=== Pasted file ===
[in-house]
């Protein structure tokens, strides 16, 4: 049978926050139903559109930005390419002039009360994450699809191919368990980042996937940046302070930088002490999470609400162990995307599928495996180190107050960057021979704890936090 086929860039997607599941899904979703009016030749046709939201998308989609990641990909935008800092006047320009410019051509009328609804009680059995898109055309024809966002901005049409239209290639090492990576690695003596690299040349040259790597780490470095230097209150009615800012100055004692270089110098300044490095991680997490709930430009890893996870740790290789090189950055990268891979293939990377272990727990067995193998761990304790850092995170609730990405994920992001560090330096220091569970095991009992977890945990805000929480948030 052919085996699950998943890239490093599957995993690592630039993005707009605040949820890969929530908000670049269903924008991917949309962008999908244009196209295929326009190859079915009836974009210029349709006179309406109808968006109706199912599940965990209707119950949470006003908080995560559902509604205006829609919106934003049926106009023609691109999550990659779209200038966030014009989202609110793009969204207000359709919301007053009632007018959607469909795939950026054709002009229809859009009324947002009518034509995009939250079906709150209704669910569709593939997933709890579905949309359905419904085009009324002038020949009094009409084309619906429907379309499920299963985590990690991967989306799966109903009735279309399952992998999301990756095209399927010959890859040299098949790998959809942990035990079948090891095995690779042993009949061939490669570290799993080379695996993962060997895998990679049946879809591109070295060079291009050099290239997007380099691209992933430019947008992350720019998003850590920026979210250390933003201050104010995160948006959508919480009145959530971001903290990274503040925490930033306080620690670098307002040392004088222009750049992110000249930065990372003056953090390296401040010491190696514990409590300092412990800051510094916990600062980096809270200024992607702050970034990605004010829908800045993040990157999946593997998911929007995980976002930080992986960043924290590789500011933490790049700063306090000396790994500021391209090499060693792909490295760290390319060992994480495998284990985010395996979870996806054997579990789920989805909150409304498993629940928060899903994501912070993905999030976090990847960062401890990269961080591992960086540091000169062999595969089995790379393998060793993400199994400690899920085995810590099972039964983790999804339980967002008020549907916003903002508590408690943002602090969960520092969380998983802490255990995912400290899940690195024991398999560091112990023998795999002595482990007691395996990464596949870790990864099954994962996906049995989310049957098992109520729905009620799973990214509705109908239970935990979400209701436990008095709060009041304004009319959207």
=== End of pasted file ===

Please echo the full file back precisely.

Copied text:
[in-house]
């Protein structure tokens, strides 16, 4: 049978926050139903559109930005390419002039009360994450699809191919368990980042996937940046302070930088002490999470609400162990995307599928495996180190107050960057021979704890936090 086929860039997607599941899904979703009016030749046709939201998308989609990641990909935008800092006047320009410019051509009328609804009680059995898109055309024809966002901005049409239209290639090492990576690695003596690299040349040259790597780490470095230097209150009615800012100055004692270089110098300044490095991680997490709930430009890893996870740790290789090189950055990268891979293939990377272990727990067995193998761990304790850092995170609730990405994920992001560090330096220091569970095991009992977890945990805000929480948030 052919085996699950998943890239490093599957995993690592630039993005707009605040949820890969929530908000670049269903924008991917949309962008999908244009196209295929326009190859079915009836974009210029349709006179309406109808968006109706199912599940965990209707119950949470006003908080995560559902509604205006829609919106934003049926106009023609691109999550990659779209200038966030014009989202609110793009969204207000359709919301007053009632007018959607469909795939950026054709002009229809859009009324947002009518034509995009939250079906709150209704669910569709593939997933709890579905949309359905419904085009009324002038020949009094009409084309619906429907379309499920299963985590990690991967989306799966109903009735279309399952992998999301990756095209399927010959890859040299098949790998959809942990035990079948090891095995690779042993009949061939490669570290799993080379695996993962060997895998990679049946879809591109070295060079291009050099290239997007380099691209992933430019947008992350720019998003850590920026979210250390933003201050104010995160948006959508919480009145959530971001903290990274503040925490930033306080620690670098307002040392004088222009750049992110000249930065990372003056953090390296401040010491190696514990409590300092412990800051510094916990600062980096809270200024992607702050970034990605004010829908800045993040990157999946593997998911929007995980976002930080992986960043924290590789500011933490790049700063306090000396790994500021391209090499060693792909490295760290390319060992994480495998284990985010395996979870996806054997579990789920989805909150409304498993629940928060899903994501912070993905999030976090990847960062401890990269961080591992960086540091000169062999595969089995790379393998060793993400199994400690899920085995810590099972039964983790999804339980967002008020549907916003903002508590408690943002602090969960520092969380998983802490255990995912400290899940690195024991398999560091112990023998795999002595482990007691395996990464596949870790990864099954994962996906049995989310049957098992109520729905009620799973990214509705109908239970935990979400209701436990008095709060009041304004009319959207």